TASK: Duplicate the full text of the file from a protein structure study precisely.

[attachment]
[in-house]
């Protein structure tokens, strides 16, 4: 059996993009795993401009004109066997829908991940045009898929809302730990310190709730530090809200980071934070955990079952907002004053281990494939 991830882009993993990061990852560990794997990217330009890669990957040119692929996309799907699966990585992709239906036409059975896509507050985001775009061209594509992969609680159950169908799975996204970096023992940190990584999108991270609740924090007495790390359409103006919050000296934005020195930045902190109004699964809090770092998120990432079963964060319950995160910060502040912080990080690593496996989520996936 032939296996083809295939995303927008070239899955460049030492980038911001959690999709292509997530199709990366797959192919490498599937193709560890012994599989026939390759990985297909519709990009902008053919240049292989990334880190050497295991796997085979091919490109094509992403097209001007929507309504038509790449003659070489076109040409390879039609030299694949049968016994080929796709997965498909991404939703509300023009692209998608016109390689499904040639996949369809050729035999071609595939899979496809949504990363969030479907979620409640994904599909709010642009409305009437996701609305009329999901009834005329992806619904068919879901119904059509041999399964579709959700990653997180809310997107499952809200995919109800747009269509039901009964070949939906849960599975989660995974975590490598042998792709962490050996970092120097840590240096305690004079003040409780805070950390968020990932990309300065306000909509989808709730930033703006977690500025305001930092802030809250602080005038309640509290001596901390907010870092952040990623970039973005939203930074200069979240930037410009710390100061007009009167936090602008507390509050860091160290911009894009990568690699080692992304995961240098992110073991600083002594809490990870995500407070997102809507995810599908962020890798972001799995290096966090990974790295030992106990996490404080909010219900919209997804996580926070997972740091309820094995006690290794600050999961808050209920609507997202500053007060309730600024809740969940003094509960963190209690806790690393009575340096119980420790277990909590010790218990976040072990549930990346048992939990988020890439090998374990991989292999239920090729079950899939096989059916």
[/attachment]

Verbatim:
[in-house]
């Protein structure tokens, strides 16, 4: 059996993009795993401009004109066997829908991940045009898929809302730990310190709730530090809200980071934070955990079952907002004053281990494939 991830882009993993990061990852560990794997990217330009890669990957040119692929996309799907699966990585992709239906036409059975896509507050985001775009061209594509992969609680159950169908799975996204970096023992940190990584999108991270609740924090007495790390359409103006919050000296934005020195930045902190109004699964809090770092998120990432079963964060319950995160910060502040912080990080690593496996989520996936 032939296996083809295939995303927008070239899955460049030492980038911001959690999709292509997530199709990366797959192919490498599937193709560890012994599989026939390759990985297909519709990009902008053919240049292989990334880190050497295991796997085979091919490109094509992403097209001007929507309504038509790449003659070489076109040409390879039609030299694949049968016994080929796709997965498909991404939703509300023009692209998608016109390689499904040639996949369809050729035999071609595939899979496809949504990363969030479907979620409640994904599909709010642009409305009437996701609305009329999901009834005329992806619904068919879901119904059509041999399964579709959700990653997180809310997107499952809200995919109800747009269509039901009964070949939906849960599975989660995974975590490598042998792709962490050996970092120097840590240096305690004079003040409780805070950390968020990932990309300065306000909509989808709730930033703006977690500025305001930092802030809250602080005038309640509290001596901390907010870092952040990623970039973005939203930074200069979240930037410009710390100061007009009167936090602008507390509050860091160290911009894009990568690699080692992304995961240098992110073991600083002594809490990870995500407070997102809507995810599908962020890798972001799995290096966090990974790295030992106990996490404080909010219900919209997804996580926070997972740091309820094995006690290794600050999961808050209920609507997202500053007060309730600024809740969940003094509960963190209690806790690393009575340096119980420790277990909590010790218990976040072990549930990346048992939990988020890439090998374990991989292999239920090729079950899939096989059916």